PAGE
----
Which plant species grow where, alongside which others - and why?
An international team of scientists has produced the world’s first global database of vegetation plots, which contains over 1.1 million complete lists of plant species abundances from field surveys across all terrestrial ecosystems.
The research is published in the scientific journal Nature Ecology & Evolution. It was led by Martin Luther University Halle-Wittenberg (MLU) and the German Centre for Integrative Biodiversity Research (iDiv) Halle-Jena-Leipzig, with scientists from the University of Nottingham’s School of Geography being the leading UK scientists on the project.
The key area of the work, according to Dr Richard Field from the University of Nottingham, is that the team has produced the first global view of plant communities. He said: “Until now, our understanding of plant strategies and their fit to environment has come from comparing individual species, or from particular parts of the world.”
All plants face the same basic challenges, whether they are small grasses, shrubs or trees. “For example, they have to find an efficient way to conduct photosynthesis in order to obtain the energy they need. At the same time, they compete with neighbouring plants for limited resources in the soil, like water and nutrients,” explains Professor Helge Bruelheide from the Institute of Biology / Geobotany at MLU and co-director of iDiv.
Currently around 390,000 plant species are known to science. Over time, species have developed different traits and trait combinations in reaction to the living and non-living environments at their locations. These include plant size and the thickness and chemical make-up of leaves. These properties are also known as functional plant traits.
Until now, researchers have primarily investigated different combinations of these functional traits from the perspective of individual plant species. “In reality, however, plant species rarely occur alone; plants live in communities,” says Bruelheide. Therefore, vegetation plot databases are needed that contain data on all of the plants growing at specific locations.
Up until now there has been no database of databases, to compile and harmonise all the different datasets that exist. As a result, the "sPlot" initiative was launched at the iDiv research centre to develop and set up the first global vegetation plot database, unifying and merging the existing datasets.
"sPlot" currently contains 23.6 million records of 55,000 plant species’ occurrences in 1.1 million vegetation plots from every continent, information that has been collected over decades by thousands of researchers from all over the world. The database, which is described in a separate paper accepted in the last week for publication in the Journal of Vegetation Science, could help better predict the consequences of global climate change.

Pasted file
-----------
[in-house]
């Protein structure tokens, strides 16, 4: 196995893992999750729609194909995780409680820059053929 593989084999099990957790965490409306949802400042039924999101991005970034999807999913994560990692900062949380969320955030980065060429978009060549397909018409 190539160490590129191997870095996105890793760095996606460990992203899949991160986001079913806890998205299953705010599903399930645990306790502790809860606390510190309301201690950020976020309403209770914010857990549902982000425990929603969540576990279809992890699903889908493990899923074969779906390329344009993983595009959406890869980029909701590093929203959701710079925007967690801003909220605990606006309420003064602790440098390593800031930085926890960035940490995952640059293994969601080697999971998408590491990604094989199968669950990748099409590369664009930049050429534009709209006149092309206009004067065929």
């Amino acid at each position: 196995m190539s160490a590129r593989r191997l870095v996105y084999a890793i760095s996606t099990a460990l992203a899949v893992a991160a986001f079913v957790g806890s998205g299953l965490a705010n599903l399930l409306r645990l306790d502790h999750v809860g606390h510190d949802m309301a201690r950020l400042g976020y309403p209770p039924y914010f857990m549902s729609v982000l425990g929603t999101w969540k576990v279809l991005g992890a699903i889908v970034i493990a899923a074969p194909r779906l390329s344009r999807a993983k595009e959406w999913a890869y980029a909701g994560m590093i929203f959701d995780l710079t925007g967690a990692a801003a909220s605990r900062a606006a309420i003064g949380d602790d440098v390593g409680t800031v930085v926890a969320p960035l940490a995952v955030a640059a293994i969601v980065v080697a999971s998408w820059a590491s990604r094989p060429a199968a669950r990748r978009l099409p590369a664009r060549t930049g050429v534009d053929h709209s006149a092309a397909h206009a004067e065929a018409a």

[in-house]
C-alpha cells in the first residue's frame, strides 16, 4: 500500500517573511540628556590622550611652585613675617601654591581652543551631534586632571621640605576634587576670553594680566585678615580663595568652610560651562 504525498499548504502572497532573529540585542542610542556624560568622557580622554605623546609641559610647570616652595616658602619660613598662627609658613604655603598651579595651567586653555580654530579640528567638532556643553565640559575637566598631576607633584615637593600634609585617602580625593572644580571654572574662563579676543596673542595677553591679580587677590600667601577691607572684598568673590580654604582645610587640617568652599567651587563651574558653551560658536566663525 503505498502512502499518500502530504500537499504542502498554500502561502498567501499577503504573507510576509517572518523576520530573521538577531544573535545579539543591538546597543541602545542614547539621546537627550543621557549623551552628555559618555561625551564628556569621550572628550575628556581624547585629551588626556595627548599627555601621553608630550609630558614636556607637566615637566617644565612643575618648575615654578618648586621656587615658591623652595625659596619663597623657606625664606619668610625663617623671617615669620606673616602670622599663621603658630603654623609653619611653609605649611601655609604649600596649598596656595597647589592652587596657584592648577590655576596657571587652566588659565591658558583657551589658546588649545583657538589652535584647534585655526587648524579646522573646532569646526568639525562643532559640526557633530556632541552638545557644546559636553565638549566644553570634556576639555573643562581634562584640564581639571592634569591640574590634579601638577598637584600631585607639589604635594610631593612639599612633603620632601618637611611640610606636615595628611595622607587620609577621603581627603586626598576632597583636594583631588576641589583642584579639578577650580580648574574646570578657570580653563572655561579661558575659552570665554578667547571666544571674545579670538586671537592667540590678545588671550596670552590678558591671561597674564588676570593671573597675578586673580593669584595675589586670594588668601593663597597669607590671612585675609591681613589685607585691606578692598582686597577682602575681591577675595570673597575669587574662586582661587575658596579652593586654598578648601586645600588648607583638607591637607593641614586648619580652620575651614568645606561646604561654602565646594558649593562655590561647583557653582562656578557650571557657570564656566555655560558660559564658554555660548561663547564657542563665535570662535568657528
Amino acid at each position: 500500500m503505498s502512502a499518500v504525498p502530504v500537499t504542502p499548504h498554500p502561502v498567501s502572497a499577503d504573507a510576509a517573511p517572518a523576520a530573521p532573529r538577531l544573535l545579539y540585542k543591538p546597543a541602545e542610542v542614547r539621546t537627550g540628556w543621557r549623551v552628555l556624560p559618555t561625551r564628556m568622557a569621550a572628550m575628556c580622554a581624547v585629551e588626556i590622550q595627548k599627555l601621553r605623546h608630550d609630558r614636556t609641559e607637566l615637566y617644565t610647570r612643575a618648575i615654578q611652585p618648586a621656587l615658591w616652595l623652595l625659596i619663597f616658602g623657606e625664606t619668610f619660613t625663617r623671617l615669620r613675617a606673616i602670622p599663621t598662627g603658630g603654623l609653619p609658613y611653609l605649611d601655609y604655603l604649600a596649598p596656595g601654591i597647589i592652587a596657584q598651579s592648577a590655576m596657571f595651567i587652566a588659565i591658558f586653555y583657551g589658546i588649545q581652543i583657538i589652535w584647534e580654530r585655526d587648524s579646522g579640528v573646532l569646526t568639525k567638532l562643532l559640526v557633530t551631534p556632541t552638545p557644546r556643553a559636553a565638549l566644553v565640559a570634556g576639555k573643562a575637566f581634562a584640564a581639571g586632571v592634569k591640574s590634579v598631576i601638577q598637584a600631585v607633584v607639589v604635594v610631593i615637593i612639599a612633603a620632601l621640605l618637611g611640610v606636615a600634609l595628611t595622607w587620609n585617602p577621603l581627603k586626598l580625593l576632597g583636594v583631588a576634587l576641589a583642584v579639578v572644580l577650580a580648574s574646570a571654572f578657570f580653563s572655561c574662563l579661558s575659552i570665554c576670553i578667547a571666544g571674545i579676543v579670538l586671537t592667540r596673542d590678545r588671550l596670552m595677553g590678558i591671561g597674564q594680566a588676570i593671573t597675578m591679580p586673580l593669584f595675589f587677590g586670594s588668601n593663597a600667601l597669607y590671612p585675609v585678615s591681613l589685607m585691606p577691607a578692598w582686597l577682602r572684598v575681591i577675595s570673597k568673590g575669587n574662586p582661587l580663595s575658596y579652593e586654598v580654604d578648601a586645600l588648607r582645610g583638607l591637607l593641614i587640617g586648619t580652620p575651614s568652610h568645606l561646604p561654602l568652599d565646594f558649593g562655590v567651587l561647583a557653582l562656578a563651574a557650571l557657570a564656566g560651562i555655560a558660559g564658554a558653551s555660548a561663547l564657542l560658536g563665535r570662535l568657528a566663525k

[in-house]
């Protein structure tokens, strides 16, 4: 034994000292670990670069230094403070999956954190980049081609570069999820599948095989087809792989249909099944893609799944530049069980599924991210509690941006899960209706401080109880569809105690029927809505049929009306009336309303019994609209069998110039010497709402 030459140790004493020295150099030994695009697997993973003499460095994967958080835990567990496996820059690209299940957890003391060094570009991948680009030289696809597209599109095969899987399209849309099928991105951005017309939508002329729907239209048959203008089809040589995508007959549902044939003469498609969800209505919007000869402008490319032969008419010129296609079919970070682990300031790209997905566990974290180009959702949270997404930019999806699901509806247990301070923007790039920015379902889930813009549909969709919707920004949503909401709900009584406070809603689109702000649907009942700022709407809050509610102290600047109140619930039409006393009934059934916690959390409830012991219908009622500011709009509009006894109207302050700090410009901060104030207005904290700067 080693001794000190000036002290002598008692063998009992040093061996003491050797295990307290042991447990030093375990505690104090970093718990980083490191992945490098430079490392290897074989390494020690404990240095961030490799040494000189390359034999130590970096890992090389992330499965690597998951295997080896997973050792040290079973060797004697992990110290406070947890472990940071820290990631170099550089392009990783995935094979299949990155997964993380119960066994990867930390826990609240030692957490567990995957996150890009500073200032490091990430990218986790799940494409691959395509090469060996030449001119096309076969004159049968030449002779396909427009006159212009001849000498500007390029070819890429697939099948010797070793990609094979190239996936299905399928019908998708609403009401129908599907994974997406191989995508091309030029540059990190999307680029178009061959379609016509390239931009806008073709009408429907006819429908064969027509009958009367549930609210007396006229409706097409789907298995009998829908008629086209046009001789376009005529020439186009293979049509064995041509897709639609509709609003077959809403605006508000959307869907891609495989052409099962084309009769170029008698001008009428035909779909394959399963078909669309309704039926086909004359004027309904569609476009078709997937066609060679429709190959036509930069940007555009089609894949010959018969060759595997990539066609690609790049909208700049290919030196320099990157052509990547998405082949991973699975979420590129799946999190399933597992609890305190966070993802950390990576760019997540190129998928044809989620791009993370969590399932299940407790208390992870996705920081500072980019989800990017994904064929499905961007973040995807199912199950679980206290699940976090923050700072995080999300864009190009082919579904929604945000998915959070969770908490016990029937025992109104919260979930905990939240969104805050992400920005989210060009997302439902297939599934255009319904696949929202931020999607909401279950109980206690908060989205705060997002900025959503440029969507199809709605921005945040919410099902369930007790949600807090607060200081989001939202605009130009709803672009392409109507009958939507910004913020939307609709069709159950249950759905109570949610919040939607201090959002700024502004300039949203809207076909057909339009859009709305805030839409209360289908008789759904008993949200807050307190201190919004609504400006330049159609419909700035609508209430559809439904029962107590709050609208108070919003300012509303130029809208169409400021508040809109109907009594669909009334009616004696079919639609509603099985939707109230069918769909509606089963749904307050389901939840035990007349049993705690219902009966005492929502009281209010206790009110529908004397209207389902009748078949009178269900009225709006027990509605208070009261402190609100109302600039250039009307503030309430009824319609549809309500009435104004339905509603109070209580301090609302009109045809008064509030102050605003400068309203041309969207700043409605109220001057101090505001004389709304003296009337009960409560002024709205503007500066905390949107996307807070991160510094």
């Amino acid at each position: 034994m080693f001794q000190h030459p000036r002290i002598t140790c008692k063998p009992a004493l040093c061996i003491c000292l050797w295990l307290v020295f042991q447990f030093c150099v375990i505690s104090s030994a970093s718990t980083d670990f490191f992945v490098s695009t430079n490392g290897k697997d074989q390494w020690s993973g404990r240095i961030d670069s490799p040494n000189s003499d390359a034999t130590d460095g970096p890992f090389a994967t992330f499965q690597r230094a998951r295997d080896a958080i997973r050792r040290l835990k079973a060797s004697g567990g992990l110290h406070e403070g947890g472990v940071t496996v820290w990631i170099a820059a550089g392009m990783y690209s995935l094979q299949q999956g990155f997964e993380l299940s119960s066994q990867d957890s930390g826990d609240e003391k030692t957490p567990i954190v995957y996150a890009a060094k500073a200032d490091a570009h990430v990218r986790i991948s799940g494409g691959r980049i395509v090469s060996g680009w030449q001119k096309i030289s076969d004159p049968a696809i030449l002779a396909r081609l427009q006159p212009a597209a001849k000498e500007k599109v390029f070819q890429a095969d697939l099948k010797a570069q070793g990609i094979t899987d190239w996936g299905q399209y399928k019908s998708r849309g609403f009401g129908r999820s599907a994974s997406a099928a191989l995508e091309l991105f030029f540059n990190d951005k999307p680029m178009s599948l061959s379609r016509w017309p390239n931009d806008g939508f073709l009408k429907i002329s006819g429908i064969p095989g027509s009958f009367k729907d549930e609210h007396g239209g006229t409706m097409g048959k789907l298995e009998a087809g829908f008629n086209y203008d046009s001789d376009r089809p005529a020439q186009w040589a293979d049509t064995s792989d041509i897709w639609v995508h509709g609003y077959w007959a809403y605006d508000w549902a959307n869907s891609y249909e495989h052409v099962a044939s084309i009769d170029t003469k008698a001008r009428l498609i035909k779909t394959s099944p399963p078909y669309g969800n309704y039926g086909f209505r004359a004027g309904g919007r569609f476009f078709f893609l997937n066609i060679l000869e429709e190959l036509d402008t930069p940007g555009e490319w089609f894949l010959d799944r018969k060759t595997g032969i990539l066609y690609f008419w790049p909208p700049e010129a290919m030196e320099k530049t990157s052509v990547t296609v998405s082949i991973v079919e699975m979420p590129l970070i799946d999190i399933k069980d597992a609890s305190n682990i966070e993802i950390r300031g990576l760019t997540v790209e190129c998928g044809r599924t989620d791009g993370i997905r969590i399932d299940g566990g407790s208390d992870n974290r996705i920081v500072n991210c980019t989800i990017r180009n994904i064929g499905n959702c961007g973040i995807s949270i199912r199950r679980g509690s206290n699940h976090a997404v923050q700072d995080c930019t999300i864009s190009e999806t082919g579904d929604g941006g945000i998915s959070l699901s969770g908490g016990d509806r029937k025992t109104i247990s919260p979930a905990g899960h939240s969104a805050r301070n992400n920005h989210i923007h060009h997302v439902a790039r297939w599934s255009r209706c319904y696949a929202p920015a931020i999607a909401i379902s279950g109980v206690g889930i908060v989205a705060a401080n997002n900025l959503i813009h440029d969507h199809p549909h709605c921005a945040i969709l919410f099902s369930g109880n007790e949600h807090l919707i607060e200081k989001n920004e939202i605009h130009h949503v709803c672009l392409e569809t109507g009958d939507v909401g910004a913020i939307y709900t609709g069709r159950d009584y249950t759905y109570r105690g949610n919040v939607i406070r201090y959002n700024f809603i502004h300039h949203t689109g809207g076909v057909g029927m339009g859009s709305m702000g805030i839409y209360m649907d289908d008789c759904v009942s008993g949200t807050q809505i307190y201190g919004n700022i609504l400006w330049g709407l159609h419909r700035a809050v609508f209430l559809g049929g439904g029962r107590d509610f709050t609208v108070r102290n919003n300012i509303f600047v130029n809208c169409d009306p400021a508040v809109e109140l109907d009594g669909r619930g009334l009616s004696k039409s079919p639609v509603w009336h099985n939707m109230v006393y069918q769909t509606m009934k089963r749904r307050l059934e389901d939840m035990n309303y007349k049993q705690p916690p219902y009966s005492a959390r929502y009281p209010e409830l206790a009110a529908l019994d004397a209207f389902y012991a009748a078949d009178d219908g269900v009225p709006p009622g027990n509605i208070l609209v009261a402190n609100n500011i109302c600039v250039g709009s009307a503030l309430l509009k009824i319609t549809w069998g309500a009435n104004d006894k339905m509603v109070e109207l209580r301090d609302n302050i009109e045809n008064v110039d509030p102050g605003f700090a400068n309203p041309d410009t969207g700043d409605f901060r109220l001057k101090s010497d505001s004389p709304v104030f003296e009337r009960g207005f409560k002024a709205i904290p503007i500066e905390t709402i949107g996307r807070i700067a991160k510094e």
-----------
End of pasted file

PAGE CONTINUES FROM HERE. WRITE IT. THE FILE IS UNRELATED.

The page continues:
The scientists in the research group combined this massive dataset with the world's largest database of plant traits, which is called “TRY” and is also an iDiv database platform. They tested, for instance, to what extent global factors influence the functional traits of plant communities.
Contrary to current opinion, they found that temperature and precipitation play a relatively limited role. “Surprisingly, these two macro-factors are not so important. Our analysis shows, for example, that plant communities are not consistently characterised by thinner leaves as the temperature increases - from the Arctic to the tropical rainforest,” says Bruelheide. Instead, the researchers found a close tie between climate variables and the phosphorus supply in the leaves, reflected in the ratio between nitrogen and phosphorus content in the leaf, which is an indicator of plant nutritional status. For example, the longer the growing season, the lower the phosphorus supply - this also affects leaf thickness.
Local land use and the interaction of the different plants at a specific location have a much greater impact on the functional traits of plant communities. These findings caution against forecasting future plant production on the basis only of simplistic temperature-precipitation models.
The study published in Nature Ecology & Evolution is the first in a series of upcoming papers by the "sPlot" consortium. Being available on request to other scientists, the “sPlot” database offers unprecedented opportunities to tackle numerous biodiversity questions at the global scale, including issues pertaining to the distribution of non-native plant species and the similarities and differences of plant communities across world regions.
Dr Franziska Schrodt from the University of Nottingham sums up the excitement: “Having this global database of plant abundance and functional traits gives us better insights into how plants relate to their environment than ever before. This will allow us to improve our understanding of how and why certain species of plants grow together and where their growth is limited by environmental conditions, such as soil nutrients. It will also help us to understand how plant communities might change with climate change in the future. It is great to see the global patterns emerging from the data for the first time.”
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